There are three classes of weapons: non-restricted (ordinary rifles and shotguns), restricted (handguns, semi-auto rifles/shotguns, sawed-offs), and prohibited (fully automatics, etc.). A person wishing to acquire a restricted firearm must obtain a federal registration certificate, according to the Royal Canadian Mounted Police.
Modern Canadian gun laws have also been driven by prior gun violence. In December 1989, a disgruntled student walked into a Montreal engineering school with a semi-automatic rifle and killed fourteen students and injured over a dozen others. The incident is widely credited with driving subsequent gun legislation, including the 1995 Firearms Act, which required owner licensing, the registration of all long-guns (rifles and shotguns), while banning more than half of all registered guns. However, in 2012, the government abandoned the long-gun registry, citing cost concerns.
The inflection point for modern gun control in Australia was the Port Arthur massacre of April 1996, when a young man killed thirty-five people and wounded twenty-three others. The rampage, perpetrated with a semi-automatic rifle, was the worst mass shooting in the nation's history. Less than two weeks later, the conservative-led national government pushed through fundamental changes to the country's gun laws in cooperation with the various states, which regulate firearms.
The National Agreement on Firearms all but prohibited automatic and semi-automatic assault rifles, stiffened licensing and ownership rules, and instituted a temporary gun buyback program that took some 650,000 (or about one-sixth of the national stock) assault weapons out of public circulation. Among other things, the law also required licensees to demonstrate a "genuine need" for a particular type of gun, and take a firearm safety course. After another high-profile shooting in Melbourne in 2002, Australia's handgun laws were tightened as well.
Many analysts say these measures have been highly effective, citing declining gun-death rates, and the fact that there have been no gun-related mass killings in Australia since 1996. Many also suggest the policy response in the wake of Port Arthur could serve as a model for the United States.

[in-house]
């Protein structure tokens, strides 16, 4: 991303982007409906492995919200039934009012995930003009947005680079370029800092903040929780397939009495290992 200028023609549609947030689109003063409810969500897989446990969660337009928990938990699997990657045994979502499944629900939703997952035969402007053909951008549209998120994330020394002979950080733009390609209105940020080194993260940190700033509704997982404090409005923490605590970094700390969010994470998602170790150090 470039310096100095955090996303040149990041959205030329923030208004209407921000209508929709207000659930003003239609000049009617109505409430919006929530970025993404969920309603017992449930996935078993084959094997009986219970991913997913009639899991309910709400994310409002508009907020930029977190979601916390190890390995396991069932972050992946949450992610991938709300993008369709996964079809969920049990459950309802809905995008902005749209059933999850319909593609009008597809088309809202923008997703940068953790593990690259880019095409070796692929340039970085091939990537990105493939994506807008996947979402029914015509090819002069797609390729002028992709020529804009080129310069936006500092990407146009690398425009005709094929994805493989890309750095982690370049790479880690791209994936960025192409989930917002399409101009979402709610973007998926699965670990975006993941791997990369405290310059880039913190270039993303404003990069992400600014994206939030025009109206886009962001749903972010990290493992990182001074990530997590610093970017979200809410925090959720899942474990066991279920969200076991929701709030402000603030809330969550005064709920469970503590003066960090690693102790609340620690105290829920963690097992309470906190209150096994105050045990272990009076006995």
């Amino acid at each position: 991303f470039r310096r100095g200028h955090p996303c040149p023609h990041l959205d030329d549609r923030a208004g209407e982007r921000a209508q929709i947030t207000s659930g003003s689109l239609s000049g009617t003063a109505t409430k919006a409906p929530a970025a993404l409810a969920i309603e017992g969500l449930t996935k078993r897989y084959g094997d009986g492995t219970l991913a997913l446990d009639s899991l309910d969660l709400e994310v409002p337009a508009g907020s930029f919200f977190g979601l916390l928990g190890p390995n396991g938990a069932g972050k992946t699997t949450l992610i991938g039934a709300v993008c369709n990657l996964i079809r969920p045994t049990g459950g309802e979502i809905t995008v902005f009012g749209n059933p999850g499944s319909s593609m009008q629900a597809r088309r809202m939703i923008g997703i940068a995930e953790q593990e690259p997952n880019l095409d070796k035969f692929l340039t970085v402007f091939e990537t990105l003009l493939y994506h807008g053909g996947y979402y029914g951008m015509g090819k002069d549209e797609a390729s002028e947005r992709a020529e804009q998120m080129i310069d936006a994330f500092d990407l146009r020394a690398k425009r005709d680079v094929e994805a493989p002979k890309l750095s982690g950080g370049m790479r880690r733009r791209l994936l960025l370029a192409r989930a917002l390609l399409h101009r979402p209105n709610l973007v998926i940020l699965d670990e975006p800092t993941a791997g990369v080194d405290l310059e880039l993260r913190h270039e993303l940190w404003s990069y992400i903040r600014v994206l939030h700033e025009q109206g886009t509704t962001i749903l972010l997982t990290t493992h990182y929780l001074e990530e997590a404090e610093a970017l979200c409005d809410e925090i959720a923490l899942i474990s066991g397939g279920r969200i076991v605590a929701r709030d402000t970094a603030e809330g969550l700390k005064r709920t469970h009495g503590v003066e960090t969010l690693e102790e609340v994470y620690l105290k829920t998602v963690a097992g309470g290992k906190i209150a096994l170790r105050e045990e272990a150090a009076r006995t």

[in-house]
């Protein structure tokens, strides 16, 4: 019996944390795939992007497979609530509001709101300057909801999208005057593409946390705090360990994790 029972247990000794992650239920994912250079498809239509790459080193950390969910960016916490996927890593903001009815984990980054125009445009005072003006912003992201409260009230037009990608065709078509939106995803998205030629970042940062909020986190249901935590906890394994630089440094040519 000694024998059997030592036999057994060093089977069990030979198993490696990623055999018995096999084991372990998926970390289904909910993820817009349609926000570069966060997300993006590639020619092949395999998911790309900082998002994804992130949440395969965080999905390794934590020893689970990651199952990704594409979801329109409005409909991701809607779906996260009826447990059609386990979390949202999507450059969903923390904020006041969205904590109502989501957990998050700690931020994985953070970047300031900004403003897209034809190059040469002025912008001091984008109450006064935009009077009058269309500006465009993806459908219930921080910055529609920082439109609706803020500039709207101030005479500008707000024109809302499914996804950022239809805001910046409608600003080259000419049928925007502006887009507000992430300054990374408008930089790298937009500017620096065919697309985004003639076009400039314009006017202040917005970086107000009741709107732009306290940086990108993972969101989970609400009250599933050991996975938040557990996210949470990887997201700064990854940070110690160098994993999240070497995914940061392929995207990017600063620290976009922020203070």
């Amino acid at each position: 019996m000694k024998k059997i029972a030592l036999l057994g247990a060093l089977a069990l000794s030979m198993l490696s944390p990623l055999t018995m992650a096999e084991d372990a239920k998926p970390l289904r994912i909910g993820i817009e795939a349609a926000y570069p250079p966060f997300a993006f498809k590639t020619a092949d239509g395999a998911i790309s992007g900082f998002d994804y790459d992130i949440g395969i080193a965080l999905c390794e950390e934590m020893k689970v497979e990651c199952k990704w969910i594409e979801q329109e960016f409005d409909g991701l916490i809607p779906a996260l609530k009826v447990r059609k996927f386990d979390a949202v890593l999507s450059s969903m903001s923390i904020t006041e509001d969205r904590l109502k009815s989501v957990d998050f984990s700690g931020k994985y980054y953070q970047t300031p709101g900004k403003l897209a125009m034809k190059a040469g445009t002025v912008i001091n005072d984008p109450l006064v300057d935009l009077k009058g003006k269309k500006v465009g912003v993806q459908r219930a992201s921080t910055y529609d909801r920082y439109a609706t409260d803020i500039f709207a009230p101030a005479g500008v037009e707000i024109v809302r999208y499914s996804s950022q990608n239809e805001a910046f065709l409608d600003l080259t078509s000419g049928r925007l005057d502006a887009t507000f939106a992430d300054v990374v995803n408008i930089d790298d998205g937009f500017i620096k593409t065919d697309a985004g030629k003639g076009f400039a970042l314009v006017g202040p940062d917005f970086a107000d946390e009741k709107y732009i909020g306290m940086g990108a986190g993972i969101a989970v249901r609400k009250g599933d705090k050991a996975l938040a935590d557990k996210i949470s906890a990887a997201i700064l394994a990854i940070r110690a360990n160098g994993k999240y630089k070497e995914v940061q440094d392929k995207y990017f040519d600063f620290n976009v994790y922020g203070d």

Military service is compulsory in Israel and guns are very much a part of everyday life. By law, most eighteen-year olds are drafted, psychologically screened, and receive at least some weapons training after high school. After serving typically two or three years in the armed forces, however, most Israelis are discharged and must abide by civilian gun laws.
The country has relatively strict gun regulations, including an assault weapons ban and a requirement to register ownership with the government. To become licensed, an applicant must be an Israeli citizen or a permanent resident, be at least twenty-one-years-old, and speak at least some Hebrew, among other qualifications. Notably, a person must also show genuine cause to carry a firearm, such as for self-defense or hunting.
However, some critics question the efficacy of these measures. "It doesn't take much of an expert to realize that these restrictions, in and of themselves, do not constitute much by the way of gun control," writes Liel Leibovitz for the Jewish magazine Tablet. He notes the relative ease with which someone can justify owning a gun, including residing in an Israeli settlement, employment as a security guard, or working with valuables or large sums of money. Furthermore, he explains that, in at least one respect, almost the entire population has indirect access to an assault weapon by either being a soldier, a reservist, or a relative. Israel's relatively low gun-related homicide rate is a product of the country's unique "gun culture," he says.